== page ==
You can’t live in a bubble, but you can follow these smart tips for giving your immunity system a fighting chance to beat infection, whether it’s COVID-19 or the common cold.
Take a vitamin D supp
Vitamin D plays a crucial role in keeping the immune system in good working order. The best source is the sun’s UV rays, but during winter’s lack of sunshine this can lead to a weakened immune system, increasing the likelihood of illness. In a study in Infection and Immunity, cells treated with vitamin D increased their production of an endogenous antibiotic and killed more bacteria than untreated cells.
Eat garlic to Boost Immunity
Garlic is high in compounds that your body needs to keep your immune system on high alert to quickly seek and destroy any unpleasant outside invaders. Subjects who took a garlic pill every day were three times less likely to catch the common cold than a placebo group in a study at the University of Western Australia – and even if they did, they suffered for a full day less with the symptoms.
One of the most direct effects stress has on our overall health is suppressing the immune system. This is because when we’re stressed we release cortisol into our bloodstream and when cortisol is released, the immune-supporting hormone DHEA can’t be released at the same time, so your immune system suffers.
Get quality sleep for Better Immunity
If you’re tired when you wake up in the morning, you’re not getting enough sleep, or maybe not enough quality sleep. Either way, your immunity is probably compromised. Poor sleep is associated with lower immune system function and reduced numbers of killer cells that fight germs. Killer cells are also the part of the immune system that combats cells that divide too rapidly, as they do in cancer. Lower their numbers and you may be at greater risk for illness.
Keep up the exercise
Aim to do at least three quality sessions a week. Like 6-8 big bang exercises followed by interval running. Or see our lead story that has some great ideas on how to train while the gyms are closed. It can help your immune system fight infection. If you don’t exercise, you’re more likely to get colds, for example, than someone who exercises. Exercise can also boost your body’s feel-good chemicals and help you sleep better. Both of those are good for your immune system.
Cut back on junk food
Experts have known for some time that when a person is malnourished, their immune system is weakened. When you restore the person to normal nutrition, their immune system improves. But what they’re now learning is that when you continue to improve nutrition beyond mere adequacy, the immune system continues to improve. One thing that a lot of junk food has in common is excess fat. Fats, especially polyunsaturated fats, tend to suppress the immune system. Another bad component of junk food is excess sugar. Sugar inhibits phagocytosis, the process by which viruses and bacteria are engulfed and then literally chewed up by white blood cells.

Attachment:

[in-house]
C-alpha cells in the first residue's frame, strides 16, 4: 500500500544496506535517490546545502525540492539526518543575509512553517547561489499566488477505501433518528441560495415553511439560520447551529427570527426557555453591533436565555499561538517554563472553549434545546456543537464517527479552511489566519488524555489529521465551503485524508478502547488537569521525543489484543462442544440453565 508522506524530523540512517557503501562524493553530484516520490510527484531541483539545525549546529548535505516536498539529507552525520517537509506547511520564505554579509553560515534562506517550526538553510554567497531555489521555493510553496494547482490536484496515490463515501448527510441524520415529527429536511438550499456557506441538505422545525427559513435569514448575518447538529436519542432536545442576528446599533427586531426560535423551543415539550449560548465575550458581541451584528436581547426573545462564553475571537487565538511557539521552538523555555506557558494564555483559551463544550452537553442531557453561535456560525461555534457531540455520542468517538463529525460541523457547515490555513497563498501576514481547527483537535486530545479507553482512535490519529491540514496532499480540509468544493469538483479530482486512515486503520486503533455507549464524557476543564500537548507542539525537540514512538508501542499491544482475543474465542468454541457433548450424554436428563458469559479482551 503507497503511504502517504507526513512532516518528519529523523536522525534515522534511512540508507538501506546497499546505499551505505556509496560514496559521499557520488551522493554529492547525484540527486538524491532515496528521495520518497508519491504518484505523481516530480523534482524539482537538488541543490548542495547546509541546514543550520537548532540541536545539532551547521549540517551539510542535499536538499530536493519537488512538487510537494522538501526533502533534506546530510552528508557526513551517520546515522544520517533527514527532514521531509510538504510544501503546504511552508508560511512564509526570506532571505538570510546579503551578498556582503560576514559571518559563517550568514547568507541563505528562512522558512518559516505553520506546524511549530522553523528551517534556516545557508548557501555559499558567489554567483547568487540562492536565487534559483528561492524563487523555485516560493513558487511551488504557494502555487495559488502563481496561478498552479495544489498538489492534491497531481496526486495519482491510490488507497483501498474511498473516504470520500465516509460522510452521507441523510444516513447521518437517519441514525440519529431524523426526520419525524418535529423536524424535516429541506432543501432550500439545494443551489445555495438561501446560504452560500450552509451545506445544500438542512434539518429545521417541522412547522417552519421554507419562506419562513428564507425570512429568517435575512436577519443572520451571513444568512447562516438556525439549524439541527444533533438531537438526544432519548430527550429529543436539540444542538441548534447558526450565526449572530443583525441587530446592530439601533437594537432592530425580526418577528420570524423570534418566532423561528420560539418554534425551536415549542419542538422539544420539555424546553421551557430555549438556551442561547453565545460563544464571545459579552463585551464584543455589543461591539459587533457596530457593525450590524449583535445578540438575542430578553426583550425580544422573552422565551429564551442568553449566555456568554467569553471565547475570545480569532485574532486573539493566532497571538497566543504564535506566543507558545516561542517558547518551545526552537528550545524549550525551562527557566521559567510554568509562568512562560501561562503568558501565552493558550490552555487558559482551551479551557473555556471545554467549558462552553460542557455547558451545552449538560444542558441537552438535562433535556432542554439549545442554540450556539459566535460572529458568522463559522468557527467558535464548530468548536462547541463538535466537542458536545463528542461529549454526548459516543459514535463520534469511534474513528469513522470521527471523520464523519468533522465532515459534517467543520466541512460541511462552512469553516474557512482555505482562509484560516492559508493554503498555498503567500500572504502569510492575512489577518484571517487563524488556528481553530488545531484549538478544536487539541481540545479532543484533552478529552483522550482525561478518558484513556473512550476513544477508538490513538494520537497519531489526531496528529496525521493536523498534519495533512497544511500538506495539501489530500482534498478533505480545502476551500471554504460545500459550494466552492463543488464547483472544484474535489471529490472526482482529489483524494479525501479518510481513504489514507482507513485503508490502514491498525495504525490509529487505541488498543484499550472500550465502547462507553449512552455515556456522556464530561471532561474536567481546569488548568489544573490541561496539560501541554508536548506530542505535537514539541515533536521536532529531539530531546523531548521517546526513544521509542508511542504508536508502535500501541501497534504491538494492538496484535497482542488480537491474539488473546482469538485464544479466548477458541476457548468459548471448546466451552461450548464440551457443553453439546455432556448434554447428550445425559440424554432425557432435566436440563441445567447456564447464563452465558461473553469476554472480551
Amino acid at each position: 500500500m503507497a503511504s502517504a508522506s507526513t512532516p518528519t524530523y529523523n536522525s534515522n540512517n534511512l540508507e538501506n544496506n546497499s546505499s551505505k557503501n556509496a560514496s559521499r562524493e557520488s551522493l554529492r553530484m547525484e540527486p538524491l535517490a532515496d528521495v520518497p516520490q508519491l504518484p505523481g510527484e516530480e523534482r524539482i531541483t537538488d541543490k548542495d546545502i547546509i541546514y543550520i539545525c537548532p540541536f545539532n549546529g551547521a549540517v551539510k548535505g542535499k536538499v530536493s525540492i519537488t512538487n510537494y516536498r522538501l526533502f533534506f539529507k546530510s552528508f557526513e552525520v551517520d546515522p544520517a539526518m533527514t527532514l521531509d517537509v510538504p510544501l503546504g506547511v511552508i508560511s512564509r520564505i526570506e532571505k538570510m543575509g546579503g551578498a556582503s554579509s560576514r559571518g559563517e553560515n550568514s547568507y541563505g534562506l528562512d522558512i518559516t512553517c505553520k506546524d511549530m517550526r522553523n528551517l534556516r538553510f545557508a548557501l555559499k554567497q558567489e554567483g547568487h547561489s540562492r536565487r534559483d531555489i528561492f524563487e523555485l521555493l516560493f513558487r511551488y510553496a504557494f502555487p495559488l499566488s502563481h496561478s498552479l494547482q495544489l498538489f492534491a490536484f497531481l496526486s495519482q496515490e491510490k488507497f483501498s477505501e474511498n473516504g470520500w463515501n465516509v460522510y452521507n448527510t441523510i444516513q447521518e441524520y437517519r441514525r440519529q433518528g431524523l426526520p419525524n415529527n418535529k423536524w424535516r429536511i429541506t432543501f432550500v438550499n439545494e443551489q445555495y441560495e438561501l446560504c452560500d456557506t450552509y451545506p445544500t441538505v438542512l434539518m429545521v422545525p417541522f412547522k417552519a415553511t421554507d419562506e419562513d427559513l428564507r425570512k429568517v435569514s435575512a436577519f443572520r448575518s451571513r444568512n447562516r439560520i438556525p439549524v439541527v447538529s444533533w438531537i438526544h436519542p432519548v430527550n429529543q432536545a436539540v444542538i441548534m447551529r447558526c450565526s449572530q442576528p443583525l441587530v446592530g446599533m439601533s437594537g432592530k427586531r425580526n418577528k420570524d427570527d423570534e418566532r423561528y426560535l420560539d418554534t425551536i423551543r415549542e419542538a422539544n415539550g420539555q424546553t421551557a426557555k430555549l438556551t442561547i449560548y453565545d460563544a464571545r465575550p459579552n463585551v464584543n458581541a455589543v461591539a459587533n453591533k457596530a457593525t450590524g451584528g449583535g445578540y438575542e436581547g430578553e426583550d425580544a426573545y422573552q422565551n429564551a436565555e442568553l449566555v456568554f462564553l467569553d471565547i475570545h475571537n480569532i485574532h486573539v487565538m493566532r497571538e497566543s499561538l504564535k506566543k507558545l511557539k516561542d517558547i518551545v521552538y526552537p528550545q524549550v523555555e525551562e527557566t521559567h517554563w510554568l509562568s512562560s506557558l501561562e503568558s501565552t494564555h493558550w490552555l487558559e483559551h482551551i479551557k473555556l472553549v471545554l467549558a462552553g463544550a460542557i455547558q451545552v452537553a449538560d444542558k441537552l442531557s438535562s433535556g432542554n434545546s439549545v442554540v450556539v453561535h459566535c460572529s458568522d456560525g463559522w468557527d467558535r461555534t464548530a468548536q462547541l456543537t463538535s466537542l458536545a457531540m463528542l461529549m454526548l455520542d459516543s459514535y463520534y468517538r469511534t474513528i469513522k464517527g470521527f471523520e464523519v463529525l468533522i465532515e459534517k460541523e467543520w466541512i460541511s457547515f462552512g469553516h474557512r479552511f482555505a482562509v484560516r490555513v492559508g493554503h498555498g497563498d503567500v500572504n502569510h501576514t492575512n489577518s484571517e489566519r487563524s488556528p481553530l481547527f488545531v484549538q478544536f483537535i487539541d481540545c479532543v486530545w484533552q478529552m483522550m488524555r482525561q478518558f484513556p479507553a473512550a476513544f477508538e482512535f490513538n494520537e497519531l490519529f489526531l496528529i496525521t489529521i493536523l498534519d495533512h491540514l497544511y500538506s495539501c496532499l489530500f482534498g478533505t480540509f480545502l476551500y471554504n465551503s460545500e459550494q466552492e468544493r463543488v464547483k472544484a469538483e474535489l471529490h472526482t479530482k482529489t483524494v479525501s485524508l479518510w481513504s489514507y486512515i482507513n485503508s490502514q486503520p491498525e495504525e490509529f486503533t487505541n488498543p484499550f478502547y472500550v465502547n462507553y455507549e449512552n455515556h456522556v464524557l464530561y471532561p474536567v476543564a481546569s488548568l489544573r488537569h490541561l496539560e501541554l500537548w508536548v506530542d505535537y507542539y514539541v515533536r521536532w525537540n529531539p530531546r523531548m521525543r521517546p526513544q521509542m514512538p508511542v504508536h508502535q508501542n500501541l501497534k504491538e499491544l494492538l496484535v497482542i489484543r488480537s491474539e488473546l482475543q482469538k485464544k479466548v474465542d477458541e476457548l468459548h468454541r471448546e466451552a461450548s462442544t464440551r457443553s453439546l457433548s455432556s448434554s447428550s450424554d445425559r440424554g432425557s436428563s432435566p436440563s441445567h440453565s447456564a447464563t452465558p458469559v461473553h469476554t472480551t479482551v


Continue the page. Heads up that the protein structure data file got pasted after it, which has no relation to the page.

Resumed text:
Watch comedy, not drama
Researchers have found that the positive emotions associated with laughter decrease stress hormones and increase certain immune cells while activating others. In one study conducted at Loma Linda University School of Medicine in California, US, 10 healthy men who watched a funny video for an hour had significant increases in one particular hormone of the immune system that activates other components of the immune system.
Eat plenty of protein
The amino acids in protein are the building blocks of the cells in your immune system, and they help create protective white blood cells and antibodies. These cells then block invading pathogens. You should consume approximately 50 grams of protein a day, or get at least 30 percent of your daily calories from protein. Choose lean protein, such as fish, skinless poultry, eggs, beans, low-fat cuts of beef or soy products.
Get busy in the bedroom
There’s a link between how often you get lucky and how strong your immune system is. A University of Pennsylvania, US, study found students who had sex once or twice a week had 30% more immunoglobulin A (IgA) – a key component in our bodies’ defences – than those not getting any. Don’t have a partner or friend-with-benefits right now? Stroking a dog has a similar effect. Make of that what you will.
Don’t go it alone
Having strong relationships and a good social network is good for you. People who feel connected to friends – whether it’s a few close friends or a large group – have stronger immunity than those who feel alone, studies show. In one study, lonely freshmen had a weaker immune response to a flu vaccine than those who felt connected to others. When you’re stuck at home thanks to a pandemic, it can be harder to maintain relationships – but it’s not impossible. Schedule regular Skype or Zoom catch-ups with friends and colleagues to help you feel connected.
This article was originally published on Source